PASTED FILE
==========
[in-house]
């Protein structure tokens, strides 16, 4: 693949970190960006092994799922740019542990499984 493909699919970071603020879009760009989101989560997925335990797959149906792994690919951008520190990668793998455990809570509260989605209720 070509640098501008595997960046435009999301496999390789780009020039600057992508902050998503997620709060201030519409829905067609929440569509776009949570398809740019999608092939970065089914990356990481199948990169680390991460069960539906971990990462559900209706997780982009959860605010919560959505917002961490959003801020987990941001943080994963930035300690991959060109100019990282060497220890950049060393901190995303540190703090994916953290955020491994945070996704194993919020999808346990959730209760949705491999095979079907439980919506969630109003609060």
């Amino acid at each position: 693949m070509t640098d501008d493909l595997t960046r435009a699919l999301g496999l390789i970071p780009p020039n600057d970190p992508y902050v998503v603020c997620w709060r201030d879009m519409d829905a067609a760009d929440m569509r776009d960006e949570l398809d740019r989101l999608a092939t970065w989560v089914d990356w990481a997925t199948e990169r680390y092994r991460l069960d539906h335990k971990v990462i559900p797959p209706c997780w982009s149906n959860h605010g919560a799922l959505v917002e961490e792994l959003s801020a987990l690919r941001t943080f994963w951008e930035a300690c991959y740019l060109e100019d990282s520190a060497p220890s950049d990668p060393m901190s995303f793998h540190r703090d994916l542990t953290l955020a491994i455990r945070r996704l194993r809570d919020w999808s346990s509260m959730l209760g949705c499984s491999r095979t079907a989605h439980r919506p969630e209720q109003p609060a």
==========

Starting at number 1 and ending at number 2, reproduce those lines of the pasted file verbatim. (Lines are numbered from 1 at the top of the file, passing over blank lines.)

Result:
[in-house]
């Protein structure tokens, strides 16, 4: 693949970190960006092994799922740019542990499984 493909699919970071603020879009760009989101989560997925335990797959149906792994690919951008520190990668793998455990809570509260989605209720 070509640098501008595997960046435009999301496999390789780009020039600057992508902050998503997620709060201030519409829905067609929440569509776009949570398809740019999608092939970065089914990356990481199948990169680390991460069960539906971990990462559900209706997780982009959860605010919560959505917002961490959003801020987990941001943080994963930035300690991959060109100019990282060497220890950049060393901190995303540190703090994916953290955020491994945070996704194993919020999808346990959730209760949705491999095979079907439980919506969630109003609060």